2021 HOLIDAY SEASON – TRAVEL SAFELY & DRIVE SOBER OR GET PULLED OVER
The U.S. Department of Transportation’s National Highway Traffic Safety Administration (NHTSA) is teaming up with the law enforcement community nationwide during the 2021 Holiday Season Drive Sober or Get Pulled Over high-visibility enforcement campaign, which runs from December 15, 2021, through January 1, 2022. NHTSA, Lake County General Health District, and local law enforcement are working tirelessly to spread the word about the dangers of drunk driving and to remind all drivers: If you plan to drink alcohol, plan ahead for a sober ride home. These expanded efforts to protect against impaired driving will be conducted in a fair and equitable way.
- According to NHTSA, 837 people lost their lives in traffic crashes involving a drunk driver in December 2019.
- During the 2019 Christmas (6 p.m. Tuesday, December 24 to 5:59 a.m. Thursday, December 26) and New Year’s Day (6 p.m. Friday, December 28, 2018, to 5:59 a.m. Wednesday, January 2, 2019) holiday periods, there were more drunk-driving-related fatalities (210) than during any other holiday period that year.
- Approximately one-third of all traffic crash fatalities in the United States involve drunk drivers (with blood alcohol concentrations [BACs] at or above .08 grams per deciliter [g/dL]). In 2019, there were 10,142 people killed in drunk-driving crashes.
- Nationally, it is illegal to drive with a BAC of .08 or higher, except in Utah, where the limit is .05 g/dL.
- Although it’s illegal to drive when impaired by alcohol, in 2019, one person was killed every 52 minutes in a drunk-driving crash on our nation’s roads.
- Men are more likely than women to be driving drunk when involved in fatal crashes. In 2019, 21% of male drivers were drunk, compared to 14% of female drivers.
- Of the traffic fatalities in 2019 among children 14 and younger, 19% (204) occurred in alcohol-impaired-driving crashes.
- Among the 10,142 alcohol-impaired-driving fatalities in 2019, 68% (6,872) were in crashes in which at least one driver had a BAC of .15 or higher.
- Nighttime is a particularly dangerous time to be on the roads: The rate of alcohol impairment among drivers involved in fatal crashes in 2019 was 3.3 times higher at night than during the day.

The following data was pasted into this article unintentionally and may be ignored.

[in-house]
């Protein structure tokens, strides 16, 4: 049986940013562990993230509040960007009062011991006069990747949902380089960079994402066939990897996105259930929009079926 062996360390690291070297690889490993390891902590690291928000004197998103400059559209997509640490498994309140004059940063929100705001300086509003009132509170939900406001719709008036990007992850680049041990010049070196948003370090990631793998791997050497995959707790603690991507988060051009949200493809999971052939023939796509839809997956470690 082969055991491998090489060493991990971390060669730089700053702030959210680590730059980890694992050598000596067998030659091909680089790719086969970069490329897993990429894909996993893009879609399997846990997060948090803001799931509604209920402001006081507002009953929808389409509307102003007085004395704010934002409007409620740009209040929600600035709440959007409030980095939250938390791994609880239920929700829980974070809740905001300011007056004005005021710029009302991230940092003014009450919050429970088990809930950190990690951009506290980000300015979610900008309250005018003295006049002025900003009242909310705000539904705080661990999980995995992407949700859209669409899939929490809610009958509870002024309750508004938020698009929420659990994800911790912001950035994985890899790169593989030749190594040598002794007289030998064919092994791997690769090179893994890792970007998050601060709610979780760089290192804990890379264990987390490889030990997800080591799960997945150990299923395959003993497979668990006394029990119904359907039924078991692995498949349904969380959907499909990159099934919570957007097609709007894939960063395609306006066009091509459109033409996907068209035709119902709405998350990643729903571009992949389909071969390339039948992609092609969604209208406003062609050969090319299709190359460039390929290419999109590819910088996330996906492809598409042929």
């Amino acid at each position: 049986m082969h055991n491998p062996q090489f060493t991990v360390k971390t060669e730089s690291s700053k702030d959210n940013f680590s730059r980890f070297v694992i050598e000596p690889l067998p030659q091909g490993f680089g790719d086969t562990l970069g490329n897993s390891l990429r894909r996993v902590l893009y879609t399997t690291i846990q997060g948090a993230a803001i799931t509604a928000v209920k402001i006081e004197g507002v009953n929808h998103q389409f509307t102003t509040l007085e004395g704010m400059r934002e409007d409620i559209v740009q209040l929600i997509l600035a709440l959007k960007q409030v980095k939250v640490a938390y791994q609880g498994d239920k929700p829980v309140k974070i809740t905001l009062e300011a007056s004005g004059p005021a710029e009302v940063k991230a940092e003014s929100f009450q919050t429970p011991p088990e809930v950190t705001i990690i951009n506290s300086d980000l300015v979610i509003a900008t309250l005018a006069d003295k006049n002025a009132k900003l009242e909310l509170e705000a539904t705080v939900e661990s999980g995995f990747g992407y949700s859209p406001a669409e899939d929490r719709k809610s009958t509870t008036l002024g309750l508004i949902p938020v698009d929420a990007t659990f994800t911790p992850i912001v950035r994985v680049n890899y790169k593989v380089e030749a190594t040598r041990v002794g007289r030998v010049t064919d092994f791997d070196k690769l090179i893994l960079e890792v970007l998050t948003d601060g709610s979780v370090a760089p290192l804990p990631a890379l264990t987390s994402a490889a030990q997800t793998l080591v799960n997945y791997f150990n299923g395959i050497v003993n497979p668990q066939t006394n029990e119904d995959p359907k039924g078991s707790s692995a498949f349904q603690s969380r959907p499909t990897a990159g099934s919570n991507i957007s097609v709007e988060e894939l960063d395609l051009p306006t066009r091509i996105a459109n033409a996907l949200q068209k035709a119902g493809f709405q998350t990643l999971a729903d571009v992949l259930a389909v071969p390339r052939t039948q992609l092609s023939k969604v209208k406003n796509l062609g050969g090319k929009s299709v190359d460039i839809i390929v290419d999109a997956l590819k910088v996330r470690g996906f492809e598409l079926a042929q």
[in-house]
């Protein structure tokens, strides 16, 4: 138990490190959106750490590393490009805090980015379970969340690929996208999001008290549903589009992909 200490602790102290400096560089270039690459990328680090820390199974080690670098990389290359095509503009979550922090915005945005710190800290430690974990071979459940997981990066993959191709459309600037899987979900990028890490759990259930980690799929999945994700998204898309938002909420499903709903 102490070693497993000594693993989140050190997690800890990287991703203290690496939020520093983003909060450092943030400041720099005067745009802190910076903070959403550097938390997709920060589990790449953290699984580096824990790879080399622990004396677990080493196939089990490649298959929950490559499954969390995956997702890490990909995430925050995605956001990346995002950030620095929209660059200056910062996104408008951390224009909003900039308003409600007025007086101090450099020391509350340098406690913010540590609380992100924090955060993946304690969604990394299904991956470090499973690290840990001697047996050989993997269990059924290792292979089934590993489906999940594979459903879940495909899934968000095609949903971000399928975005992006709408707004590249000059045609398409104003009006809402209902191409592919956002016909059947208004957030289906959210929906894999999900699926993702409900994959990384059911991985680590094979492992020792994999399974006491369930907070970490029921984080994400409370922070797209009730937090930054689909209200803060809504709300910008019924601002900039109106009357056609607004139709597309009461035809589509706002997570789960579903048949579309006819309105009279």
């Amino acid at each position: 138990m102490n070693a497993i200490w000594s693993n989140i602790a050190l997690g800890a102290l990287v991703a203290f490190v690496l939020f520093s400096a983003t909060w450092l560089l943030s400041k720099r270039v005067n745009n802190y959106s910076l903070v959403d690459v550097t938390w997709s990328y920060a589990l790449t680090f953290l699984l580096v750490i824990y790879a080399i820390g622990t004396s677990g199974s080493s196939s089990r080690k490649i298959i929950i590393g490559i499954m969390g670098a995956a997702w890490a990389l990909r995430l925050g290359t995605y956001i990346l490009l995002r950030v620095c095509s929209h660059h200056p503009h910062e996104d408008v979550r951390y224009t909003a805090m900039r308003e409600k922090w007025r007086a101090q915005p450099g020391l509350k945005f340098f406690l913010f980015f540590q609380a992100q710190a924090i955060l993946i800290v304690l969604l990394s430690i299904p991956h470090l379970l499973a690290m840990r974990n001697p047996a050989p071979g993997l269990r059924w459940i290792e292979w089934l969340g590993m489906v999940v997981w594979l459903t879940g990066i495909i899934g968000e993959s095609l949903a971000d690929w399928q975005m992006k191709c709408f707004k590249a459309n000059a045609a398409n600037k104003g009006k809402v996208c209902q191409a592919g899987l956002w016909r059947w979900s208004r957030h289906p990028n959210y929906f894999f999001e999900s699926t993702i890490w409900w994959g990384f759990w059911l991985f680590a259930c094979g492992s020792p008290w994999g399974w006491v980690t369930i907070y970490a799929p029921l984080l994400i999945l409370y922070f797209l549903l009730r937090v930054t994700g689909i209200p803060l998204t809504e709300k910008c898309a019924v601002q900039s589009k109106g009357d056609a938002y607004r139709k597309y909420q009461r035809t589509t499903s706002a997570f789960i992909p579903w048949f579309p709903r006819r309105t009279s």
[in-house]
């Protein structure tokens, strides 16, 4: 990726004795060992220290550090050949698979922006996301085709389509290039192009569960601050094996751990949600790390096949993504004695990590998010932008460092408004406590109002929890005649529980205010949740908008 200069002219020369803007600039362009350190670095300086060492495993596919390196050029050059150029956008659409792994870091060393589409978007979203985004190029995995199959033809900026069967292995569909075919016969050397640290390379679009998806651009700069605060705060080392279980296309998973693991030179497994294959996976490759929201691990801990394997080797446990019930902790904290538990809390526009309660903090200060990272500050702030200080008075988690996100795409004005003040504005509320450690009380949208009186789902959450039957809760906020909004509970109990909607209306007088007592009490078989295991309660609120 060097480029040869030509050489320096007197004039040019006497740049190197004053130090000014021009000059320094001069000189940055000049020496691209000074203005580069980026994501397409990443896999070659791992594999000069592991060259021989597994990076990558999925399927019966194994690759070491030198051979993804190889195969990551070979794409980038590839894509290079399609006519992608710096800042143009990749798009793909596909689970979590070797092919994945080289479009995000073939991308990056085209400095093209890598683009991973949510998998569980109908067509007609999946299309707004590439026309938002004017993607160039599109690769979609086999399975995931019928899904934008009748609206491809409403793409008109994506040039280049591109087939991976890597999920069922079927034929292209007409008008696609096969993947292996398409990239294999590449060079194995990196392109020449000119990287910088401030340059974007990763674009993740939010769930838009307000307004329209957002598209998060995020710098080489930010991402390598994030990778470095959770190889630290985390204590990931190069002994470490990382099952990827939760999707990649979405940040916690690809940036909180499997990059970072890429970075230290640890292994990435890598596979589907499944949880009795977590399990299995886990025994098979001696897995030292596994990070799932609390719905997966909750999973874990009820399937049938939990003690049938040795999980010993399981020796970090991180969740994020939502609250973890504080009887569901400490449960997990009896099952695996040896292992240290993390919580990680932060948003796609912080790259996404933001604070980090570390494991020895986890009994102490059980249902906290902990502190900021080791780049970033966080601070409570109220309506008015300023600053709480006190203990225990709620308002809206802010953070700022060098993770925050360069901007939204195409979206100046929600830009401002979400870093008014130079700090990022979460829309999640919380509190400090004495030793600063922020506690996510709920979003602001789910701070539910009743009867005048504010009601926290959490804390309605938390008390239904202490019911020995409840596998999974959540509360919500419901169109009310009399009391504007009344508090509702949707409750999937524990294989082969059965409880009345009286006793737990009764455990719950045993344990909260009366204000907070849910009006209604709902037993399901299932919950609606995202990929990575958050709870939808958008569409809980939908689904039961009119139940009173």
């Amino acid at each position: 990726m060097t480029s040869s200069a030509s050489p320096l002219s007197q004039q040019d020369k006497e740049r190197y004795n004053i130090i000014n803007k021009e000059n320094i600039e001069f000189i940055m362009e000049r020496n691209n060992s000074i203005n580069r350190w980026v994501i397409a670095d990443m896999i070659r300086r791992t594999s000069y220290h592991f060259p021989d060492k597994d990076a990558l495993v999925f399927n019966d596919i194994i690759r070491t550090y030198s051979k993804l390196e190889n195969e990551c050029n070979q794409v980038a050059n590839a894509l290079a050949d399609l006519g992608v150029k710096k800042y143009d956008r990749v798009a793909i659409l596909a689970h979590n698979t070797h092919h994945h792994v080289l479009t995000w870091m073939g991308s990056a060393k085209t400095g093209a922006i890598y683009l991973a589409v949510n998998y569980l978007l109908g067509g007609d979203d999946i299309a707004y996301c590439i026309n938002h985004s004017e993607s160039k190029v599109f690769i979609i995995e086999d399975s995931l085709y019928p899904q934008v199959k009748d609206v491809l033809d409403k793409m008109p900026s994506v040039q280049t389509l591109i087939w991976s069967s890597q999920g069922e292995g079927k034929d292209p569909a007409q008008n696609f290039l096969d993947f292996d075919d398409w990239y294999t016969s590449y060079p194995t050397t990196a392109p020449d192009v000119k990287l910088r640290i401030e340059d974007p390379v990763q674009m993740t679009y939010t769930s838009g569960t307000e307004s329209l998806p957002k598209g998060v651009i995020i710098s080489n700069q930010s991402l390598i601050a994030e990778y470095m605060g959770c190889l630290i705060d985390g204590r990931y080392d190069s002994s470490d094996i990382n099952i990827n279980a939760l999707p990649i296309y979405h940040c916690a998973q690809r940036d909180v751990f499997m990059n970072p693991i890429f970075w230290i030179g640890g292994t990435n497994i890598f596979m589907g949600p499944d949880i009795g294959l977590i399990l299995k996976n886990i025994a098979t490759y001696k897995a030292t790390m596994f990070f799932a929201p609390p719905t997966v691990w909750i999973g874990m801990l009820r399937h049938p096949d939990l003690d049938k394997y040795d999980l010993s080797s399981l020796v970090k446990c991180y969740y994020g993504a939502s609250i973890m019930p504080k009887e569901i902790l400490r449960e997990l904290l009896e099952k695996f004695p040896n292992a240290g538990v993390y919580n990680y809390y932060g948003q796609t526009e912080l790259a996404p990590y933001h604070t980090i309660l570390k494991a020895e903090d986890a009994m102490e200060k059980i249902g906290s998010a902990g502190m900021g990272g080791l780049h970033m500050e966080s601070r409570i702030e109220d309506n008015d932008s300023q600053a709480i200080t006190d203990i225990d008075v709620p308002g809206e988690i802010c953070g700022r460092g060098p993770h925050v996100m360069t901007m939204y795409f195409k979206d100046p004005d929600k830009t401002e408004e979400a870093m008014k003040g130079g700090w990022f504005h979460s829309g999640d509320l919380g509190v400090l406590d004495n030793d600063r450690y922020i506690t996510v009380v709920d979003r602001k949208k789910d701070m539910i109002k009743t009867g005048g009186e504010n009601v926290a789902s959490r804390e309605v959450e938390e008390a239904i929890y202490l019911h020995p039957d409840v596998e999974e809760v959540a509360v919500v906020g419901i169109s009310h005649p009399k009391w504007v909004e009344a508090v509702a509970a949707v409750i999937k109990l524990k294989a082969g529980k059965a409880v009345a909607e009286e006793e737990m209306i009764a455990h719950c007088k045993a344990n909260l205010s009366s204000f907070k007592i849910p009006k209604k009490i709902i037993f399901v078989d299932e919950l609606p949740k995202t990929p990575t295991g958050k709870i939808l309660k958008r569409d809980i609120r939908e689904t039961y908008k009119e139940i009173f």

The Cost of Drunk Driving
- On average, a DUI can set you back $10,000 in attorney’s fees, fines, court costs, lost time at work, higher insurance rates, and more.
- The financial impact from impaired-driving crashes is devastating. Based on 2010 numbers (the most recent year for which cost data is available), impaired-driving crashes cost the United States $44 billion annually.
- If you’re caught drinking and driving, you can face jail time. Imagine trying to explain that to your friends and family or your place of employment.
- Drinking and driving can cause you to lose your driver’s license and your vehicle. This could inhibit you from getting to work, resulting in lost wages and, potentially, job loss.
Celebrate with a Plan
Always remember to plan ahead if you will be celebrating. If you plan to drink, plan for a sober driver to take you home. Is it your turn to be the designated driver? Take that role seriously and do not consume alcohol, not even one drink.
- Remember that it is never okay to drink and drive. Even if you’ve had only one alcoholic beverage, designate a sober driver or plan to use public transportation or a ride service to get home safely.
- Download ride-sharing apps to your phone, like Uber or Lyft, so that you have a sober ride available.
- If you see a drunk driver on the road, contact your local police department.
- Do you have a friend who is about to drink and drive? Take the keys away and make arrangements to get your friend home safely.
Stay Safe on the Roads Over the Holidays and Every Day
- Prepare your car for winter and keep an emergency preparedness kit with you
- Get a good night’s sleep before departing and avoid drowsy driving
- Leave early, planning ahead for heavy traffic
- Make sure every person in the vehicle is properly buckled up no matter how long or short the distance traveled
- Put that cell phone away; many distractions occur while driving, but cell phones are the main culprit
- Practice defensive driving
For more information about the Drive Sober or Get Pulled Over campaign, visit https://www.trafficsafetymarketing.gov/get-materials/drunk-driving/national-mobilization/peak-enforcement-kit.